Height and weight measurement

Height was measured using an extensometer (Health mate 9600A, Sewoo, Seoul, Korea) and body weight was measured using Inbody 720 (Biospace, Seoul, Korea).

Blood lactate concentration

Blood lactate concentration was obtained from the capillary blood vessels at the tip of the right hand using finger-tip method. Blood samples were taken at rest, immediately after exercise, and at 30 min of recovery. Lactate was analyzed using an automatic blood lactate analyzer (Accutrend Plus, Roche, Germany).

Antioxidant capacity

Antioxidant capacity was measured by finger-tip method using blood from the right capillary end capillary. The total antioxidant capacity of the body was determined by the BAP test (biological antioxidant potential) test. (BAP test, Diacron, Italy). Blood samples were taken at rest, immediately after exercise, and at 30 min of recovery.

Maximal exercise load test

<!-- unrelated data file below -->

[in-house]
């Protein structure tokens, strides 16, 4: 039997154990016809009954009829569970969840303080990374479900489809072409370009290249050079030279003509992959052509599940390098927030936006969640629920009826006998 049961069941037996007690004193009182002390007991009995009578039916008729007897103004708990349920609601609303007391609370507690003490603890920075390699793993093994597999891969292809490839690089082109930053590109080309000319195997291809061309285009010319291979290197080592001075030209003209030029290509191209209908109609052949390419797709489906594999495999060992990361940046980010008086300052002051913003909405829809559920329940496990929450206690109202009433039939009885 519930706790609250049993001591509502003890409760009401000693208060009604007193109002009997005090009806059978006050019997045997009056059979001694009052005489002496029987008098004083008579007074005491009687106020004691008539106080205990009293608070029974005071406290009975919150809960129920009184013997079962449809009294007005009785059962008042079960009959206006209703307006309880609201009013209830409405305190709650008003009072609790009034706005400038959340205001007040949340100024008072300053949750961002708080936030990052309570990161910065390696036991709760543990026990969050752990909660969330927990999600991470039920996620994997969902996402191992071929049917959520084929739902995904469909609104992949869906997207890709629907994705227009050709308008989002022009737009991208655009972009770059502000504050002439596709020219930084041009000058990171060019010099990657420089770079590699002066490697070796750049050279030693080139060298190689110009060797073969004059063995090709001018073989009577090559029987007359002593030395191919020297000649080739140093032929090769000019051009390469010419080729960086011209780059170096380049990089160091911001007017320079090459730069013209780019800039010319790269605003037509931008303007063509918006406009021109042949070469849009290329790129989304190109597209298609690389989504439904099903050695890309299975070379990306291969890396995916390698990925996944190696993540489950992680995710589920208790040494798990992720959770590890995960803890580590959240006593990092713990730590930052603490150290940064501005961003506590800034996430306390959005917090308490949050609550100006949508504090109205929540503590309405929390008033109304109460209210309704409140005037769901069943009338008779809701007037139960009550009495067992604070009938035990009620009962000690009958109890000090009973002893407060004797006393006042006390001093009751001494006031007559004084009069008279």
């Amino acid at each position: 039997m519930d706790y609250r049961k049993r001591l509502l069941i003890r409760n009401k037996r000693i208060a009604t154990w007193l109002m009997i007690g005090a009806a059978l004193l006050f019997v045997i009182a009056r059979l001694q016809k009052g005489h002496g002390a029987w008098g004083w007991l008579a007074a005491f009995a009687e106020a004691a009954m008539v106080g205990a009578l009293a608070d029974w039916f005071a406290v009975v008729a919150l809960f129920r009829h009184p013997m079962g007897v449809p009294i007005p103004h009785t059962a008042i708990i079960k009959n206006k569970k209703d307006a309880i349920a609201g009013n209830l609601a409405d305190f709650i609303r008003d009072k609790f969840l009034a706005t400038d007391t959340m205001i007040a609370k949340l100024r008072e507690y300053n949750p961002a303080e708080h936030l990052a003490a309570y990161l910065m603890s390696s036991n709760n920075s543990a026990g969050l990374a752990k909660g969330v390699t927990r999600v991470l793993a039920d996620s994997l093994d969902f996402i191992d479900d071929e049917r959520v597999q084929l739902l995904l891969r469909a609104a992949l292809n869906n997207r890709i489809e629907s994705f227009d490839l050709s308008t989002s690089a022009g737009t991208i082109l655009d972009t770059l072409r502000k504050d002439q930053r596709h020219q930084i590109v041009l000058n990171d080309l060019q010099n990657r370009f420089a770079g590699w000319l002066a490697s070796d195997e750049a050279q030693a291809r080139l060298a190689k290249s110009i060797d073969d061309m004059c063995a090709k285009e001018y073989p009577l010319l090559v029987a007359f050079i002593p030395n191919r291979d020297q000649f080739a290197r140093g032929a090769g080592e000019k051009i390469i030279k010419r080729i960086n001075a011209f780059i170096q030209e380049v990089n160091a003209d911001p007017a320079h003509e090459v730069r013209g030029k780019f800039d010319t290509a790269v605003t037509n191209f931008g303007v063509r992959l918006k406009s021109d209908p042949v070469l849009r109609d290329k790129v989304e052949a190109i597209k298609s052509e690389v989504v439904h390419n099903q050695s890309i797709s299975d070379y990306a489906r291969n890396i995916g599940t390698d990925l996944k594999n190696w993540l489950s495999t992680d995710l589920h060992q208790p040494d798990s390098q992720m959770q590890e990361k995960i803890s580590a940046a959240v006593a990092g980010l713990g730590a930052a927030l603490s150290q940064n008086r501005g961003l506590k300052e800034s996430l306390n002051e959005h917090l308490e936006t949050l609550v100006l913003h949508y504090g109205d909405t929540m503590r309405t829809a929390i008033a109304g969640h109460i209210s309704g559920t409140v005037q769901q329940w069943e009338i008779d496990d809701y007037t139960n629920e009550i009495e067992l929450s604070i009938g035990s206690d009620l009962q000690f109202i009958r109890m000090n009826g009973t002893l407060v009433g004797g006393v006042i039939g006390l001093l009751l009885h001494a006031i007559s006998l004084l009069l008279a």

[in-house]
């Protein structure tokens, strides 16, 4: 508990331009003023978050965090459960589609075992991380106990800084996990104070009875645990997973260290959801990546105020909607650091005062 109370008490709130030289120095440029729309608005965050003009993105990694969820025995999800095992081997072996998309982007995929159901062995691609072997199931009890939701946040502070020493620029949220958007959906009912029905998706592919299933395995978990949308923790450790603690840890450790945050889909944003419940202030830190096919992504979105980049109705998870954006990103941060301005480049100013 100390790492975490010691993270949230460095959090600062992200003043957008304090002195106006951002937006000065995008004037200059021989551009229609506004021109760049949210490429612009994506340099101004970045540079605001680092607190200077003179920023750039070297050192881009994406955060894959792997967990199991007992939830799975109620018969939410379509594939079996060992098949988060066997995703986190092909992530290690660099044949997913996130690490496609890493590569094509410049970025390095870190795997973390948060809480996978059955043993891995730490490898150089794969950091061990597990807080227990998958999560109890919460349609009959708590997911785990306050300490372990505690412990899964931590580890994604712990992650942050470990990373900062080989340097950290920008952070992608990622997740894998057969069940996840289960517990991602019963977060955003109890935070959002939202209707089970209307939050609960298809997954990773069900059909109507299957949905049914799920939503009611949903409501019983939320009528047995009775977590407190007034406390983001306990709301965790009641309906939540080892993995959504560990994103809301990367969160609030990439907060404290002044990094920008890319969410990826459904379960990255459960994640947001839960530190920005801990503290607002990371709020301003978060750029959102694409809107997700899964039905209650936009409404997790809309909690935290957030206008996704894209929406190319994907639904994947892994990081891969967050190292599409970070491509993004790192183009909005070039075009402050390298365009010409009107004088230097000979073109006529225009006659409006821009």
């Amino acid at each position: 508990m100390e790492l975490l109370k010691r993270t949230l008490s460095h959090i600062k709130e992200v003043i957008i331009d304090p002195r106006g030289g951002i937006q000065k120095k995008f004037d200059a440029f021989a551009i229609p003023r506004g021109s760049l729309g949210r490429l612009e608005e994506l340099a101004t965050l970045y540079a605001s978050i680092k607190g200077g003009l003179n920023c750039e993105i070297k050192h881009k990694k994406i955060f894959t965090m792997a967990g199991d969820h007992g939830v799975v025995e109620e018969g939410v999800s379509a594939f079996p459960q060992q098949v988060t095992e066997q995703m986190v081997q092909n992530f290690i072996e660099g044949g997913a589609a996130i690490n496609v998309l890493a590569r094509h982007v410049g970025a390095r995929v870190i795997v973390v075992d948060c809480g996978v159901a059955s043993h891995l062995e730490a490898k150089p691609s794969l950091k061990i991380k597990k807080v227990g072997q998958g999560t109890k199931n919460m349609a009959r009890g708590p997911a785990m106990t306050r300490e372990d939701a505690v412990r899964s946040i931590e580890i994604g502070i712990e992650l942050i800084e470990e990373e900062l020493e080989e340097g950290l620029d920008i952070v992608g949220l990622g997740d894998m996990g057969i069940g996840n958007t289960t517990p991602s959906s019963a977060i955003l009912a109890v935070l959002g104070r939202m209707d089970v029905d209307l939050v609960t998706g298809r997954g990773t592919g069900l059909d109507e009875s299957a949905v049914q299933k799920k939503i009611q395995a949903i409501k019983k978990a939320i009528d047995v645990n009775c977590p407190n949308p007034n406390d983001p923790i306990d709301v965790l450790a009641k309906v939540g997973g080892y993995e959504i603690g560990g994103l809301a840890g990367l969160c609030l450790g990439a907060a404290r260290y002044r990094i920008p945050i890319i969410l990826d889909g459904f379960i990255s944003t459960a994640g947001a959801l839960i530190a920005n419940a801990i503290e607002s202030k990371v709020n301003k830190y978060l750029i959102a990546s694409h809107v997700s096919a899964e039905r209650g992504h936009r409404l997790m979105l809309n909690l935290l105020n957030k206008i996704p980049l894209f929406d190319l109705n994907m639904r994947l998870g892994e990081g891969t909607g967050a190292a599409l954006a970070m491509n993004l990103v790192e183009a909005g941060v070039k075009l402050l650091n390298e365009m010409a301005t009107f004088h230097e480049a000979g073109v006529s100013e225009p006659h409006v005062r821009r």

Subjects were restricted from drinking and maintained a fasting state for 12 hr before the experiment. All experiments were conducted under the same experimental conditions and at the laboratory temperature of 23°C–24°C and relative humidity of 55%±3%. Maximal exercise was performed using a treadmill (COSMED T150, Cosmos, Germany) according to a Bruce protocol. To ascertain whether or not a maximal effort was achieved during the test, the following criteria were considered; >90% of the predicted maximum heart rate (220-age), a plateau in VO2, respiratory exchange ratio >1.15.

Low-pressure HBO treatment

Low-pressure HBO capsule was obtained from Saebo Energy (SB-153 ultimate, Seoul, Korea). Subjects were exposed to 30% oxygen at 1.3 ATA for 30 min. 1.3 ATA pressure is a pressure equivalent to 3-m depth and is the pressure that can safely provide high-pressure oxygen.

Statistical analysis

All data were expressed as the mean and standard deviation. For comparisons among the time, time×group was used mixed analysis of variance and Bonferroni post hoc test was performed with P<0.05 as an indication of statistical significance.

RESULTS

Lactate concentration